3. Being cosy
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Onesies. Fluffy socks. Blankets. Hot water bottles. Electric blankets. Winter duvets. Hot chocolate. Need I say more?

4. Christmas
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Every year the adverts seem to get closer and closer to Halloween, but the commercialism of modern day Christmas has been noted. When you get to the core of it, Christmas is about spending time with loved ones, exchanging gifts and watching the odd cheesy Christmas movie whilst vowing to never eat Brussels sprouts again.

5. The Late Late Toy Show
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One can't talk about commercialism and Christmas without talking about the Toy Show.. I jest!

The Late Late Toy Show is an institution at this point, where children and adults alike tune in each year to see the must have toys, talented Irish children (be it dancing, singing, or being a mini Culchie), or even what festive sweater Tubs dons. It's part of our cultural heritage, and I for one am a fan.

6. Happy New Year!
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Bubbly! Parties! Ringing in the New Year with loved ones and making resolutions. Gotta love that optimism!

7. January Sales
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After all the celebrating that comes with Christmas and New Years, it's time to treat yourself. It's a great feeling when you find something you want.. In your size.. In the sale.. For at least 50% off. Victory!

8. Snow
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Every now and again, it makes an appearance in Ireland in varying abundance. And admittedly it can cause chaos, but there is an ethereal beauty to watching snow fall and wondering if there'll be enough for building a snow man or at least gathering enough snow to make a snowball or two. Snowball fight!

9. Sitting in front of a roaring fire
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There's nothing to make you feel quite as snug and festive as watching a roaring fire, even if the wind and rain are howling outside. And the ambitious marshmallow roasting if the mood is right.
(Also as someone who loves open fires but isn't skilled at building them, a huge thank you to whoever invented firelogs!)

10. Feelgood festive ads
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It's at this magical time of the year that the feel good vibes wiggle across broadcasting systems and make us go "Aw!" Whether it's 'the' Coca Cola ad which puts the smile on your face or something more touchy feely like this year's nostalgic Tesco ad or tales of Friendships from the formidable advertising which is John Lewis. Embrace it. Everybody has one.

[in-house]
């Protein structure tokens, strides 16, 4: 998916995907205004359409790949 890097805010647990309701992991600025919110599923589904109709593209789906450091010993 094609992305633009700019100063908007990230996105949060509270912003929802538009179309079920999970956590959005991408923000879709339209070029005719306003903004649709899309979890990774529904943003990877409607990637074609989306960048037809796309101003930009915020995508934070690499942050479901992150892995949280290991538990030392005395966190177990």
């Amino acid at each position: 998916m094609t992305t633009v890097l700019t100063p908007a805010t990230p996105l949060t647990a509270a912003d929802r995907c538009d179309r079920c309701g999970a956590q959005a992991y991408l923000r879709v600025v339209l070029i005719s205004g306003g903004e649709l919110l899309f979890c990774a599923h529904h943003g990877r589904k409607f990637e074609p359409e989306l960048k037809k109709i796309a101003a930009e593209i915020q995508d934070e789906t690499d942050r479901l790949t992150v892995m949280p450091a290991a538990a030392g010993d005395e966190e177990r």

These are my top things to love about Winter. What are yours? :)

Friday, 1 November 2013

Lisa Bakes: Gnarly witches fingers

After I'd made the Spooky Pumpkin and walnut bread, I still had lots of pumpkin and baking supplies. So I decided to try my hand at some more baking.

All in all I made three batches and found that speed when moulding the fingers into shape was key. The first batch expanded the most, whereas the next two batches came out much better as I hadn't handled them as much. Mr. Ree and a few friends were more than happy to provide some quality control.

I'd also made pumpkin and cinnamon cookies which were really yummy. Nothing beats a fresh squidgy cookie!

We went out to a Halloween party last night and brought both cookies along with us. They seemed to go down well and it wasn't long before they started disappearing! (Which is the best compliment in my book!) If you'd like to try making your own witch finger biscuits, I've attached the recipe below. Happy baking! :)

The fruits of my labour!

Gnarly Witches Fingers

  • 225g (8 oz) butter, softened
  • 125g (4 1/2 oz) icing sugar
  • 1 egg
  • 1 teaspoon vanilla extract 
  • 350g (12 oz) plain flour
  • 1 teaspoon baking powder
  • 1 teaspoon salt
  • 100g (4 oz) whole almonds
  1. Combine the butter, sugar, egg and vanilla extract in a mixing bowl. Beat together with an electric mixer. Then gradually add the flour, baking powder and salt, continually beating; chill for 20 to 30 minutes. (The longer the better really!)
  2. Preheat oven to 160C. 
  3. Lightly grease baking trays.
  4. Remove dough from fridge in small amounts. Scoop 1 heaping teaspoon at a time onto a piece of greaseproof paper. Use the paper to roll the dough into a thin finger-shaped biscuit. Press one almond into one end of each biscuit to give the appearance of a long fingernail. 
  5. Squeeze biscuit near the tip and again near the centre of each to give the impression of knuckles. You can also cut into the dough with a sharp knife at the same points to help give a more finger-like appearance. Arrange the shaped biscuits on the baking trays.
  6. Bake in the preheated oven until the biscuits are slightly golden in colour, 20 to 25 minutes.

Thursday, 31 October 2013

Lisa Bakes: Spooky Pumpkin and Walnut bread

Whatever it is about the Autumn and Winter time, I just love all things cosy. All the foodie people I know say to use seasonal fruit and vegetables where possible so with Halloween, there's an abundance of pumpkins! When better to try my hand at making pumpkin bread?